• Being a clown
  • Running party games
  • Face painting
  • Art and craft parties/ Cooking parties
  • Music parties – you sing, play an instrument and maybe bring instruments for the children too.
  • Soft play parties  – you provide the equipment to the parents venue of choice such as their garden or a hired community centre.
  • Pampering/ beauty parties
  • Or the ultimate whole-party package where you provide food, plates, cups, party bags, entertainment and clear up afterwards.

You can tailor your service to fit your previous experience, interests or to enhance a business you already run, for example a beauty therapist could run pampering parties or someone already running a pre-school class might branch out into art and craft parties.

The benefits

  • If you love working with children this could be seriously good fun.
  • The work is likely to be at the weekend  so if you have a partner who works Monday to Friday, you could share the childcare between you and not have to pay for a childminder or nursery.
  • By putting your website and contact details on your party invitations and in party bags, you could cheaply and easily market your services to other children and parents.
  • Start up costs are usually low compared to some businesses. You can try a few parties to see if you enjoy it and to test the market without investing too much time or money.
  • You could branch out – a face painter or clown could be hired for weddings to keep children entertained during the speeches.

Things to consider

  • You must be reliable

If you take a booking and then don’t show up, you’re ruining a child’s birthday party. Obviously this is not only disappointing for the children, it’s spectacularly bad for your business. For this reason you need to be sure that you’re committed to running the parties you have booked – that you don’t give up the business after a couple of months and cancel parties at short notice. Also, what will you do if you (or your own children) are ill? It could be worth making contact with other mums in the same line of work so you can cover for each other if the worst happens.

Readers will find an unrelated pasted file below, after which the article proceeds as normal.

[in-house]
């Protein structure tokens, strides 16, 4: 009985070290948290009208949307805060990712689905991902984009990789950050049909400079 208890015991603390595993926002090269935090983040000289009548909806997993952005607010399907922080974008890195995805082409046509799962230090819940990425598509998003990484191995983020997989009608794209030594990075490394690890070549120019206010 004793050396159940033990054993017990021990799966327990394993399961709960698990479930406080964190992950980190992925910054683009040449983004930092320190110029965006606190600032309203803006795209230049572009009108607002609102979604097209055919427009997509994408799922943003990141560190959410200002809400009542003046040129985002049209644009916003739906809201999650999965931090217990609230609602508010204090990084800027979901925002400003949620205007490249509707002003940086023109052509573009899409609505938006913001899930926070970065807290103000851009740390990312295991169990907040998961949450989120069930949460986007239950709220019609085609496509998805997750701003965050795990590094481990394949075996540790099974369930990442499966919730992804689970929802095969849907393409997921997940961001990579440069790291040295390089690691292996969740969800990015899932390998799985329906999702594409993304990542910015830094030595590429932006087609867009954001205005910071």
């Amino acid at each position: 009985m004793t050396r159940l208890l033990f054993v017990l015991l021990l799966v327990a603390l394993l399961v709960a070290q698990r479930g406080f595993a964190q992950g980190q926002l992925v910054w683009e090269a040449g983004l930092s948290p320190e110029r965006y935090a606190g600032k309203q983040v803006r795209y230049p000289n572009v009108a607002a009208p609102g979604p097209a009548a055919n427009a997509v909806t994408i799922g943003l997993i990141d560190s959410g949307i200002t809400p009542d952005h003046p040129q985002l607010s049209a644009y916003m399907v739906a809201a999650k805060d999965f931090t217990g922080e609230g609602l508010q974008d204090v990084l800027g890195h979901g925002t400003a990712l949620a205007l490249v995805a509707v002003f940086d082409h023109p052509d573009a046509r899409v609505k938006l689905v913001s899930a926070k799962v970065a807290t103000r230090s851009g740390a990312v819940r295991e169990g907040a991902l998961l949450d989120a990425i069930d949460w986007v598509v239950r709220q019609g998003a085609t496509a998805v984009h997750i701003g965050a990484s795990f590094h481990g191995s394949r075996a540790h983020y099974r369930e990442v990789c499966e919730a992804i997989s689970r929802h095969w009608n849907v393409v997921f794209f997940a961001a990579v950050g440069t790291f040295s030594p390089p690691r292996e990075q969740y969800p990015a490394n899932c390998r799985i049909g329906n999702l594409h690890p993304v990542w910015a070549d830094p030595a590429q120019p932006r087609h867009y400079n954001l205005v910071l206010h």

• Do you want to work weekends?

This is the flip side of not having to pay for childcare. Working weekends means that you will be missing time with your partner and your own children – how much does this bother you?

  • Be careful not to undercharge

When researching how much other entertainers charge for their services, it’s easy to conclude they are ripping people off.  Maybe this is true for a handful of people, but if you take into account travel costs, good quality equipment, party bags, any future training you might want to do, food (if you’re providing it), set up and clearing-away time and insurance (vital!) the fee doesn’t sound so steep. It’s easy to start off by saying “I’ll charge £2 per child because that’s reasonable” only to find that this doesn’t even cover your costs, let alone pay you a wage. Look carefully at how you charge. If you charge per child and only three show up, you’ll be out of pocket. If you charge per hour or per party then the onus is on the parent to get enough children to make it worthwhile. Or you charge a flat fee for the first (say) ten children then a price per child above that number. If you’re doing a job you love and that’s based around having fun, it’s easy to short-change yourself because it seems mean to ask for much money. Remember you have a talent, you’re providing a service that people want and you’re entitled to be paid what you’re worth. Finally, remember that parents are trusting you with their children – if you’re too cheap, that might suggest that you’re not properly qualified, experienced or reliable.